Actually, Mahomes threw two other balls that were intercepted in the first half, although both were waved off because of offside penalties. It’s Davis in on this one as well, jumping in front of Travis Kelce to break up the pass. This is especially uncharacteristic of Mahomes. Most of the time when he’s intercepted or throws a contested pass it’s down the field trying to force the issue. On this particular throw it just looks like a lazy pass without seeing cornerback lurking over the middle.
Returning to the topic of miscommunication, this next play is more funny than anything.
The ball just hits Williams right in the butt. This is the classic Williams wheel route that the Chiefs have killed defenses with this year, although even if the running back had turned in time it wouldn’t have resulted in a big play with the linebacker in hot pursuit. Still, Mahomes hit his guy with dart on the butt.
Williams had a much better day than just getting hit with a pass in the backside.
He rushed for two touchdowns in Sunday’s win (and 124 yards on just 12 carries), and both of them featured him having to keep a play alive despite nearly being down. This was the more sensational of the two, going for 84 yards after spinning around and dodging defenders. Williams isn’t the best running back in the league by any means and he doesn’t have the pedigree of a LeSean McCoy, but Kansas City clearly has a better running game when he’s active. A lot of guys have needed to get healthy for this Chiefs group to thrive, and Williams is included in that group.
We said we’d mention him more earlier, so here you go: Get the ball to Mecole Hardman more.
Yes, he had the big reception as seen above. Yes, this play actually happened on special teams. But it’s increasingly obvious that Hardman is a lethal weapon, not quite the refined player that Hill is yet still undeniably dangerous. He had just three catches in the final five games of the season and merely 26 for the year overall despite averaging 20.7 yards per reception. In the playoffs, when every snap counts and explosive plays can play huge roles in deciding games, Hardman has earned the opportunity to be on the field more.
On to the defense. That group wasn’t as excellent as it had been in the last several weeks, but it still kept Los Angeles at bay and never really let the Chargers back into the game late. Naturally, when playing Philip Rivers, there were chances to intercept the veteran QB, and this week Tyrann Mathieu took advantage of that.
Mathieu has been one of the best players in the NFL this season and deserved getting one more pick after missing out on a couple in recent weeks (including on earlier in this game). He consistently does a phenomenal job of playing the ball while in coverage, with perfect examples of that coming here and against Denver when he made a signature play while guarding Courtland Sutton. We should note that Daniel Sorenson also had an interception on Sunday.
In just his second game as a Chief Terrell Suggs was able to record his first sack with the team, one of three in the second half for Kansas City.
Arizona really did both Suggs and the Chiefs a solid by waiving the former All-Pro a couple weeks back. He can clearly still compete at a high level and in crucial moments. Here, he has to fight off a chip from Hunter Henry (86) and left tackle Trey Pipkins (79). Henry doesn’t affect Suggs at all, and the edge rusher is far too quick for Pipkins, sprinting by him before the tackle can knock him off balance at all. It just takes on quick rip and Suggs has a bead on Rivers.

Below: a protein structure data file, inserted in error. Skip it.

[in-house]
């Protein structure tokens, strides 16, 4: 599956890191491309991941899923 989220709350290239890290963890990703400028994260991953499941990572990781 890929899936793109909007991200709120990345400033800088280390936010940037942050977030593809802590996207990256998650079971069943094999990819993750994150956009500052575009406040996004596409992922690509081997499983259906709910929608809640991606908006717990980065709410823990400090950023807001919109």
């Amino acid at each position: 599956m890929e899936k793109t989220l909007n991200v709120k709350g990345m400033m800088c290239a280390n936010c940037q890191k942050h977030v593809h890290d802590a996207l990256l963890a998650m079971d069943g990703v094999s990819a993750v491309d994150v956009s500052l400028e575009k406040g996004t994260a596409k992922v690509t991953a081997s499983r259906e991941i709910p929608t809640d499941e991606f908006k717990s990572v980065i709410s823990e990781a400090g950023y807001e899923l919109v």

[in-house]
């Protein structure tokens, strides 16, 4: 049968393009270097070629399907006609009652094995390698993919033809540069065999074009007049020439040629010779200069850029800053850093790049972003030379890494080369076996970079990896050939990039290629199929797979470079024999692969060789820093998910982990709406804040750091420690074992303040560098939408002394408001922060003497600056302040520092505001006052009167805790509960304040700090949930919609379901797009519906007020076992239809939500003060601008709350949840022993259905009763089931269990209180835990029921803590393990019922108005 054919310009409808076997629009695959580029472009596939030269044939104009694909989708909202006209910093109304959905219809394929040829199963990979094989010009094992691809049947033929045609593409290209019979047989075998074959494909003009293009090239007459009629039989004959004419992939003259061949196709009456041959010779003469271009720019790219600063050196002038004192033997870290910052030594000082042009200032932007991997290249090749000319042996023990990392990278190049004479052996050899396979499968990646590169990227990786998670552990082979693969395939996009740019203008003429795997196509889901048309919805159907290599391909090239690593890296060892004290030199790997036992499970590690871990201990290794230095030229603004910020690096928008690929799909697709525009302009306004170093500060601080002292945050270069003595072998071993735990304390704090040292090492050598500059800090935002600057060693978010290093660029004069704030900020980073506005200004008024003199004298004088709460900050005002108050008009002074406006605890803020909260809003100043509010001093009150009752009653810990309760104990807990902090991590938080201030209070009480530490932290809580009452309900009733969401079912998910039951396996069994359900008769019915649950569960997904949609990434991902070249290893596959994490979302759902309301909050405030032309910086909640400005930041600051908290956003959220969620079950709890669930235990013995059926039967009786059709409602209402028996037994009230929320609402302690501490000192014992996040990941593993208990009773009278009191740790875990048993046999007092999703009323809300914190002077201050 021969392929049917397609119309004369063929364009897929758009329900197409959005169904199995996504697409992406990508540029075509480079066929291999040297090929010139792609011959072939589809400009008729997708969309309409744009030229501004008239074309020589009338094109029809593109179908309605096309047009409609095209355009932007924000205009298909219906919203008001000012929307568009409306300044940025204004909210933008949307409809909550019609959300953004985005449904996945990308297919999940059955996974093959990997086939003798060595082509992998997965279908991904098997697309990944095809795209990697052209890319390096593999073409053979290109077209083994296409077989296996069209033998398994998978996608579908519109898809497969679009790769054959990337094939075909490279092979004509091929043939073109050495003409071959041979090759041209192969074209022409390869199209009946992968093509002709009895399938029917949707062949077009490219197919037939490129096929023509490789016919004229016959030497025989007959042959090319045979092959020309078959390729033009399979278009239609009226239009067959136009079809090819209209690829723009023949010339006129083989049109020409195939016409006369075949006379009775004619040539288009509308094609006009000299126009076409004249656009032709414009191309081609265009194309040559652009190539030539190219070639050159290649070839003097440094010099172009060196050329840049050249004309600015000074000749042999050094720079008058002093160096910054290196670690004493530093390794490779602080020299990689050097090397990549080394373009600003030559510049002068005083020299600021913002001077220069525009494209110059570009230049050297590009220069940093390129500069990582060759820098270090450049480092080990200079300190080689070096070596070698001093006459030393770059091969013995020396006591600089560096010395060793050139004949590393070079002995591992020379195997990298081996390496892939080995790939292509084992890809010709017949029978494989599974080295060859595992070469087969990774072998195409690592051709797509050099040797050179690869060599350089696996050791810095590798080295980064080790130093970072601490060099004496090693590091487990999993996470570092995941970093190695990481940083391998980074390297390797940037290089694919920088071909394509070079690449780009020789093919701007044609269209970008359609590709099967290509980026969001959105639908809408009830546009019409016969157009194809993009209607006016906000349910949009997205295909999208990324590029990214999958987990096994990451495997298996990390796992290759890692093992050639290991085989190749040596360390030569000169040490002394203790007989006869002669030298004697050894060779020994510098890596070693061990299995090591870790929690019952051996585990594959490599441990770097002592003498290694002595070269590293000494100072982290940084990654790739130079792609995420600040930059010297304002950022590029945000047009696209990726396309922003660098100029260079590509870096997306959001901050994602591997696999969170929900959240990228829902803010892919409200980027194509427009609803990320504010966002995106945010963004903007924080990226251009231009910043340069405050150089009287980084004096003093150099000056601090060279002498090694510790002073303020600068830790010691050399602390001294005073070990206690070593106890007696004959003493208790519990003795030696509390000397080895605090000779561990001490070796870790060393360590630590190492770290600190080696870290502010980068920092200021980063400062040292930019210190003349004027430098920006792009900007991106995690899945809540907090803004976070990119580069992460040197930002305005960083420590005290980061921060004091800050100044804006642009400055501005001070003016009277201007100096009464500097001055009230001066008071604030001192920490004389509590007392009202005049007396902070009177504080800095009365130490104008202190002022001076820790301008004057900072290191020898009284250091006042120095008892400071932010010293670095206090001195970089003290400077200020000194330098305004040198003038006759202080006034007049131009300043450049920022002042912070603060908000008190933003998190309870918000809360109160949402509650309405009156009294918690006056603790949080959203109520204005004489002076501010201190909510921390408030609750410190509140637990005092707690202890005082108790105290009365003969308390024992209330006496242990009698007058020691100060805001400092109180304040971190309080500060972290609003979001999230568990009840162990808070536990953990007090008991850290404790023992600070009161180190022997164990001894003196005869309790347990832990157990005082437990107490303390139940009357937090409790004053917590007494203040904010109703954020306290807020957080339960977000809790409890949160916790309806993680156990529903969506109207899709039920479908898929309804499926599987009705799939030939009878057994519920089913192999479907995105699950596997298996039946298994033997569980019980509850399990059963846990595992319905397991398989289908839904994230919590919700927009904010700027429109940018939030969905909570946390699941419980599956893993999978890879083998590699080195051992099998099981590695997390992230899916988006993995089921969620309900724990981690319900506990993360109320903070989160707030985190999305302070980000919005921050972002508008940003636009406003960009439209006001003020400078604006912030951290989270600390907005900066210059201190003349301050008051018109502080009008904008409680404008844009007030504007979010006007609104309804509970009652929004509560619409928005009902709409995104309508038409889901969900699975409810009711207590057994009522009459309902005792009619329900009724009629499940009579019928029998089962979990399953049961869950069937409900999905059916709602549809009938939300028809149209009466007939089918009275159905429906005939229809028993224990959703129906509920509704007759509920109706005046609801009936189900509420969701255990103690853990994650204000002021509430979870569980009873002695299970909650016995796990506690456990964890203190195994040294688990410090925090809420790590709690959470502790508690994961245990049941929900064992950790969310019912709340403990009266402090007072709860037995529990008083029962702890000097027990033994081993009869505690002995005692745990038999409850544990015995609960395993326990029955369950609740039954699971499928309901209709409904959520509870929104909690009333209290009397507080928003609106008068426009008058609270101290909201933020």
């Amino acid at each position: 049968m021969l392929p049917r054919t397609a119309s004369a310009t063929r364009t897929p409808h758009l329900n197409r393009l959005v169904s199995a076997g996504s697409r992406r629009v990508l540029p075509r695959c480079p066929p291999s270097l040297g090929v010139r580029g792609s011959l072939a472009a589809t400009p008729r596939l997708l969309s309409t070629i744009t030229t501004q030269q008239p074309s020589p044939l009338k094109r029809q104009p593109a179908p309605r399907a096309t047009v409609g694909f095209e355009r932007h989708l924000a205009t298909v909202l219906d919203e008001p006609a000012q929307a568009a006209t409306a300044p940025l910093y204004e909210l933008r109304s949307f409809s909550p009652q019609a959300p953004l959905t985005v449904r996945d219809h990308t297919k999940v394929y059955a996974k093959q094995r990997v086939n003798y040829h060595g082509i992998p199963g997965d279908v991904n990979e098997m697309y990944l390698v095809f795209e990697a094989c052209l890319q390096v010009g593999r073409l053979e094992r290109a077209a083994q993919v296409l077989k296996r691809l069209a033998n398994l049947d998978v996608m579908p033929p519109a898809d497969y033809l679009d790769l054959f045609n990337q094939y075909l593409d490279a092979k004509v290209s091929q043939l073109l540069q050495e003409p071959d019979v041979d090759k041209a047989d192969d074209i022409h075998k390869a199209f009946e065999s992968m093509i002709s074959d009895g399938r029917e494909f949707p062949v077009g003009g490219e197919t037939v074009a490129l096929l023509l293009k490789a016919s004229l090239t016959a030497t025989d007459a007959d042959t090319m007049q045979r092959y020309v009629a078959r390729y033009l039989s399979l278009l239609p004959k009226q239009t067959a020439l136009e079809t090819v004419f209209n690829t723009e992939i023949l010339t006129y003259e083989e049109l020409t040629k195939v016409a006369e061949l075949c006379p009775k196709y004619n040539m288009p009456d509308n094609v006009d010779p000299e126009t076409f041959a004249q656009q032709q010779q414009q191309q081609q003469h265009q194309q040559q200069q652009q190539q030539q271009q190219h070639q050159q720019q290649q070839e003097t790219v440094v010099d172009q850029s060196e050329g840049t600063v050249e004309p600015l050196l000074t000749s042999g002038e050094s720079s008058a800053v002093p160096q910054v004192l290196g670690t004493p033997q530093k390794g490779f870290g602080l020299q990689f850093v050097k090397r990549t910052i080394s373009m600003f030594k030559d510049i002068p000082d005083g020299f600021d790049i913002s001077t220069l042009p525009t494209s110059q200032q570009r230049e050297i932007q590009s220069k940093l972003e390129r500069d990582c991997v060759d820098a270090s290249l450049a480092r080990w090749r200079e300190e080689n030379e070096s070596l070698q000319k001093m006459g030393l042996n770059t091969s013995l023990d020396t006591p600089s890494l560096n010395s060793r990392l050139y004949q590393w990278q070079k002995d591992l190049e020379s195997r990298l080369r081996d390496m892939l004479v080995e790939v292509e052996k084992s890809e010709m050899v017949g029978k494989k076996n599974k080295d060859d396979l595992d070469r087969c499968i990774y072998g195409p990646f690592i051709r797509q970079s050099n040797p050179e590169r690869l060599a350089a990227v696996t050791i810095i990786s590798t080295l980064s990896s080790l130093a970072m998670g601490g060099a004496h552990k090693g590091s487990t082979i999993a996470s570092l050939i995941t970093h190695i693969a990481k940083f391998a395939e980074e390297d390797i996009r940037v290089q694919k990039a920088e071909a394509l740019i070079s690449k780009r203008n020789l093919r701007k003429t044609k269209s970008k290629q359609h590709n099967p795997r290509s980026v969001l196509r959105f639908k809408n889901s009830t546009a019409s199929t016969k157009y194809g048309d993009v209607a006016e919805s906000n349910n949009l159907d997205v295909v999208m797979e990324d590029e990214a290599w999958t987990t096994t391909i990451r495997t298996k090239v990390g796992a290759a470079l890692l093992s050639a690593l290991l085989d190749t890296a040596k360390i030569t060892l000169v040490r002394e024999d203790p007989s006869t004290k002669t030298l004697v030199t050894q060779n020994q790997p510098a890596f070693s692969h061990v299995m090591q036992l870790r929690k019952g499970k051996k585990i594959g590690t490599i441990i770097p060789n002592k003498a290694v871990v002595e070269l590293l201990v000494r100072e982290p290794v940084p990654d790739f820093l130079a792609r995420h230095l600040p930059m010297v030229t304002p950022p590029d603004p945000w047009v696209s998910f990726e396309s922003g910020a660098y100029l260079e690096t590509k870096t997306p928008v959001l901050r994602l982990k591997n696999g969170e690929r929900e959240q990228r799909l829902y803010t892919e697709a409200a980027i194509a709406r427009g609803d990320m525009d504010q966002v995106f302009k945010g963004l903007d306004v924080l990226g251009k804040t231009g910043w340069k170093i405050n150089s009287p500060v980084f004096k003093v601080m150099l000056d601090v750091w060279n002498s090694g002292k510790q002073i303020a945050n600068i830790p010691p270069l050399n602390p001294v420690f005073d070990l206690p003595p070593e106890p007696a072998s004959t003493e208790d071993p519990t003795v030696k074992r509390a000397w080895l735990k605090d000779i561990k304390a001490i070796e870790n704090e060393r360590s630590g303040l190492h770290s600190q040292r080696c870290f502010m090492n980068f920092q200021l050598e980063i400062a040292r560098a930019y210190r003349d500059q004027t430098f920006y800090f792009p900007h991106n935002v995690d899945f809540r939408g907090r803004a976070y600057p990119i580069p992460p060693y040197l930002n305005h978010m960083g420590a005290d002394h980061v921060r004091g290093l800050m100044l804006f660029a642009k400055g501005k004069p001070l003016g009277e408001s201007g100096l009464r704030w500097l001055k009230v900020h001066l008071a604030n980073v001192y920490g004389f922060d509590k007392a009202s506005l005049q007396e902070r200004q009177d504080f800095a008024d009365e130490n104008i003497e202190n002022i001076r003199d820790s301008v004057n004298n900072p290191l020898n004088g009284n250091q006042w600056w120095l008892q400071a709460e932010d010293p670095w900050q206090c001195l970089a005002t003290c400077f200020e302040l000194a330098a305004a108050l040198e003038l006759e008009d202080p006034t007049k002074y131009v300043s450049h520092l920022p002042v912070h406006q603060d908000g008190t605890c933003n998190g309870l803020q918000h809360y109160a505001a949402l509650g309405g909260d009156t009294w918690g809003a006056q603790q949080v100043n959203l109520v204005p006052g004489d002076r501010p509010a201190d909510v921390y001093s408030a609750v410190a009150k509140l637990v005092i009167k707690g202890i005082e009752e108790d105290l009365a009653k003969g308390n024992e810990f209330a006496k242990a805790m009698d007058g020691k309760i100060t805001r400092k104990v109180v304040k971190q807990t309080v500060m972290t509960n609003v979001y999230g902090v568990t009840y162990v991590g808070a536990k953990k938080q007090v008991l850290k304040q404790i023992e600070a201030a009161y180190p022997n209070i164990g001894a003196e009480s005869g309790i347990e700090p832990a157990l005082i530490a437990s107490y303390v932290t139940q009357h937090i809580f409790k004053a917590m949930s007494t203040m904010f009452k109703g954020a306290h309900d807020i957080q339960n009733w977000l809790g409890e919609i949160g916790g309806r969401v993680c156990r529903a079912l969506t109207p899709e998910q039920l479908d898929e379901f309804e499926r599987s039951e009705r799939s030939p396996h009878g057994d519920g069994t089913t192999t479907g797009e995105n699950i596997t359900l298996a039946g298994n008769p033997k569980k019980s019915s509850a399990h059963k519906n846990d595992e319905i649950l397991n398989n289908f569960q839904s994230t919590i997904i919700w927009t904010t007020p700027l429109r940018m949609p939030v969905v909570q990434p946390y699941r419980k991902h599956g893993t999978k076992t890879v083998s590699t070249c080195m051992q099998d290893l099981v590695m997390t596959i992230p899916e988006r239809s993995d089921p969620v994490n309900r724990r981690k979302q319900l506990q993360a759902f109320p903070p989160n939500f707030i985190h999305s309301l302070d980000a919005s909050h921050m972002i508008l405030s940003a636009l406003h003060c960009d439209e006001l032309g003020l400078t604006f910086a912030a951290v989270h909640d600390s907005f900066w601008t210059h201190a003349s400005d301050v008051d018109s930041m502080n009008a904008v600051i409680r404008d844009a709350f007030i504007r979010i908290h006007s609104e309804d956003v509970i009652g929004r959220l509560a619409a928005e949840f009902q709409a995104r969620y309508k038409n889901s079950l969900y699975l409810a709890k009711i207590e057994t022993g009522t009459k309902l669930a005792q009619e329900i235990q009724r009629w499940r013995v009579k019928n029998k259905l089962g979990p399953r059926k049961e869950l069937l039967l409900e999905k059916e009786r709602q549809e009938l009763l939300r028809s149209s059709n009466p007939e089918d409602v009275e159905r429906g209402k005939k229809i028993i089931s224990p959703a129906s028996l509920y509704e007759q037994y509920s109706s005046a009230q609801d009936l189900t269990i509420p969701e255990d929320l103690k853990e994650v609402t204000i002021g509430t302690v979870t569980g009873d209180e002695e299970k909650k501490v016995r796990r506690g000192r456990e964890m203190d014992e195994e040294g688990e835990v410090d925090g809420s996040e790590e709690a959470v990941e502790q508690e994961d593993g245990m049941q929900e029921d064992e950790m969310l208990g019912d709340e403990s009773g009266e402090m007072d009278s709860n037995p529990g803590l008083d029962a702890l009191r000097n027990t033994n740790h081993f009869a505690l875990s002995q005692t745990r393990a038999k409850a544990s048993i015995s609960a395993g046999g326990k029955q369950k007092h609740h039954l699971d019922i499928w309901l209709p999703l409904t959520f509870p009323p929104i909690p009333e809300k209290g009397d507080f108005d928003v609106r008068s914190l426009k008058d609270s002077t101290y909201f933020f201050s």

Frank Clark also recorded a sack this week.
Make that eight sacks this year for Clark, seven of which have come since the Thursday-night beatdown over the Broncos. Once again, speed is the overwhelming element of the pass rush for the Chargers’ offensive line. By the time right tackle Trent Scott (78) gets his hands up Clark is already even with him, meaning the Clark has already won the battle. From there it’s just a matter of wrapping up Rivers and dragging him down.
And let’s show some love to Chris Jones up the middle as well.
Jones finishes the year with nine sacks, seven of which have come just since Week 10. This defensive line has been stellar in the second half of the year. Los Angeles’ line offers up effectively no resistance here, which is particularly sad given Kansas City is only bringing a three-man rush. Jones pulls out the swim move on center Scott Quessenberry (61) who is rendered effectively useless on this snap. Rivers has no chance to escape. This was the last of 45 team sacks for the Chiefs this year.
As a team, the Chiefs earned a huge win in Week 17. The secondary, however, suffered a major loss. Rookie safety Juan Thornhill suffered a “significant” knee injury early in the game, which could keep him on the sidelines for a while. He’s put together one of the best seasons by a rookie defender this year, pairing up with Mathieu to create one of the NFL’s best safety tandems. His strong play has allowed Mathieu to do even more on the field and given Sorenson a chance to play more to his strengths, which don’t include coverage. Without Thornhill, though, Sorenson will be put in more situations like this:
That’s not favorable for the Chiefs. Hopefully, the injury isn’t too bad and Thornhill can potentially offer something down the line this postseason. If it’s a serious ailment, though, a secondary that has played as well as any in the league over the second half of the season is going to be tested in a whole new way going forward.